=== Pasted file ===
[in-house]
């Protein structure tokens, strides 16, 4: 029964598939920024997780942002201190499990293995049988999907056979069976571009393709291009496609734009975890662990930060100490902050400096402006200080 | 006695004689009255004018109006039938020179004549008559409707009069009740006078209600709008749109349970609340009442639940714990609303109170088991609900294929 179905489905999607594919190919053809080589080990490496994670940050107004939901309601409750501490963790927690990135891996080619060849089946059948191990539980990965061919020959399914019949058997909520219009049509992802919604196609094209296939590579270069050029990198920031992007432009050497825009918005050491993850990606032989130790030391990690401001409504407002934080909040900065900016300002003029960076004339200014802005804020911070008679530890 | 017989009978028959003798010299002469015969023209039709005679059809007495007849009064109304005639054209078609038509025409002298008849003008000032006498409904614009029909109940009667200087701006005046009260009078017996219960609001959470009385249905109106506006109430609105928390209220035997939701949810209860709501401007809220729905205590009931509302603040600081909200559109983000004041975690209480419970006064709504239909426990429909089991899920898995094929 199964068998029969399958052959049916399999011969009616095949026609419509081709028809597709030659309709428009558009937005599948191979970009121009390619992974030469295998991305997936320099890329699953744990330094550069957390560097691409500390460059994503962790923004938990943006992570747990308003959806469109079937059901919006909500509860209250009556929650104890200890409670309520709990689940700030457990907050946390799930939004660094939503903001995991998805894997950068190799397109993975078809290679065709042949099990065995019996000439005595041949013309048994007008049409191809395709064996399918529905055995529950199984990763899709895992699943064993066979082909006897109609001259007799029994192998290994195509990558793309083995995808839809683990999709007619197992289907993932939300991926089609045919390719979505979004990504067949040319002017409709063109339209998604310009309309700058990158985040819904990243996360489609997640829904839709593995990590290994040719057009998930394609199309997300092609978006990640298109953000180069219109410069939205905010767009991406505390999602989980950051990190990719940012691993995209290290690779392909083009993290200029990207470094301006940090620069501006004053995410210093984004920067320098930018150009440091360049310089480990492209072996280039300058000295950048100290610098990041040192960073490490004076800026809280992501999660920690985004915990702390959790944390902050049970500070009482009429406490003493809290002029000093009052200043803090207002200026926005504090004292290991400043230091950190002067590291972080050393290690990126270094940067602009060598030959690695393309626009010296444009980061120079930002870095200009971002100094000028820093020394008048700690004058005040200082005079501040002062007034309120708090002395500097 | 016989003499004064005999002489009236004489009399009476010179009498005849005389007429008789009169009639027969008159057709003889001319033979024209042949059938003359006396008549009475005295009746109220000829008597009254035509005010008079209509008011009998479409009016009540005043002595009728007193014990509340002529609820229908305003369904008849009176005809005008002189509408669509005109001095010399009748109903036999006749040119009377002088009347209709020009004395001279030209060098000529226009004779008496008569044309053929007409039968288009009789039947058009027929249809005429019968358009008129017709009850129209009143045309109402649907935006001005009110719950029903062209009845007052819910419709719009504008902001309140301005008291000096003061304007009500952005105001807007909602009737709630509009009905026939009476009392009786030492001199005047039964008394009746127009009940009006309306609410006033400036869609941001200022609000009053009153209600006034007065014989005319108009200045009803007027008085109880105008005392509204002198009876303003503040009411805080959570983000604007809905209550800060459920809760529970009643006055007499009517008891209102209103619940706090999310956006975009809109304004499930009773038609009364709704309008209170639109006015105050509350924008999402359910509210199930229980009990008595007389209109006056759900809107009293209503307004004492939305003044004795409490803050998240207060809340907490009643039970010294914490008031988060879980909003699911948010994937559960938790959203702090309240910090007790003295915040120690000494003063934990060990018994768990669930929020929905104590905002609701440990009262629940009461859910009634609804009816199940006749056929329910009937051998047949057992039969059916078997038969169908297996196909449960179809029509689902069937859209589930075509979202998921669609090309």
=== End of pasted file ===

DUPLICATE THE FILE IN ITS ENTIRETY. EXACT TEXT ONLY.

[in-house]
């Protein structure tokens, strides 16, 4: 029964598939920024997780942002201190499990293995049988999907056979069976571009393709291009496609734009975890662990930060100490902050400096402006200080 | 006695004689009255004018109006039938020179004549008559409707009069009740006078209600709008749109349970609340009442639940714990609303109170088991609900294929 179905489905999607594919190919053809080589080990490496994670940050107004939901309601409750501490963790927690990135891996080619060849089946059948191990539980990965061919020959399914019949058997909520219009049509992802919604196609094209296939590579270069050029990198920031992007432009050497825009918005050491993850990606032989130790030391990690401001409504407002934080909040900065900016300002003029960076004339200014802005804020911070008679530890 | 017989009978028959003798010299002469015969023209039709005679059809007495007849009064109304005639054209078609038509025409002298008849003008000032006498409904614009029909109940009667200087701006005046009260009078017996219960609001959470009385249905109106506006109430609105928390209220035997939701949810209860709501401007809220729905205590009931509302603040600081909200559109983000004041975690209480419970006064709504239909426990429909089991899920898995094929 199964068998029969399958052959049916399999011969009616095949026609419509081709028809597709030659309709428009558009937005599948191979970009121009390619992974030469295998991305997936320099890329699953744990330094550069957390560097691409500390460059994503962790923004938990943006992570747990308003959806469109079937059901919006909500509860209250009556929650104890200890409670309520709990689940700030457990907050946390799930939004660094939503903001995991998805894997950068190799397109993975078809290679065709042949099990065995019996000439005595041949013309048994007008049409191809395709064996399918529905055995529950199984990763899709895992699943064993066979082909006897109609001259007799029994192998290994195509990558793309083995995808839809683990999709007619197992289907993932939300991926089609045919390719979505979004990504067949040319002017409709063109339209998604310009309309700058990158985040819904990243996360489609997640829904839709593995990590290994040719057009998930394609199309997300092609978006990640298109953000180069219109410069939205905010767009991406505390999602989980950051990190990719940012691993995209290290690779392909083009993290200029990207470094301006940090620069501006004053995410210093984004920067320098930018150009440091360049310089480990492209072996280039300058000295950048100290610098990041040192960073490490004076800026809280992501999660920690985004915990702390959790944390902050049970500070009482009429406490003493809290002029000093009052200043803090207002200026926005504090004292290991400043230091950190002067590291972080050393290690990126270094940067602009060598030959690695393309626009010296444009980061120079930002870095200009971002100094000028820093020394008048700690004058005040200082005079501040002062007034309120708090002395500097 | 016989003499004064005999002489009236004489009399009476010179009498005849005389007429008789009169009639027969008159057709003889001319033979024209042949059938003359006396008549009475005295009746109220000829008597009254035509005010008079209509008011009998479409009016009540005043002595009728007193014990509340002529609820229908305003369904008849009176005809005008002189509408669509005109001095010399009748109903036999006749040119009377002088009347209709020009004395001279030209060098000529226009004779008496008569044309053929007409039968288009009789039947058009027929249809005429019968358009008129017709009850129209009143045309109402649907935006001005009110719950029903062209009845007052819910419709719009504008902001309140301005008291000096003061304007009500952005105001807007909602009737709630509009009905026939009476009392009786030492001199005047039964008394009746127009009940009006309306609410006033400036869609941001200022609000009053009153209600006034007065014989005319108009200045009803007027008085109880105008005392509204002198009876303003503040009411805080959570983000604007809905209550800060459920809760529970009643006055007499009517008891209102209103619940706090999310956006975009809109304004499930009773038609009364709704309008209170639109006015105050509350924008999402359910509210199930229980009990008595007389209109006056759900809107009293209503307004004492939305003044004795409490803050998240207060809340907490009643039970010294914490008031988060879980909003699911948010994937559960938790959203702090309240910090007790003295915040120690000494003063934990060990018994768990669930929020929905104590905002609701440990009262629940009461859910009634609804009816199940006749056929329910009937051998047949057992039969059916078997038969169908297996196909449960179809029509689902069937859209589930075509979202998921669609090309």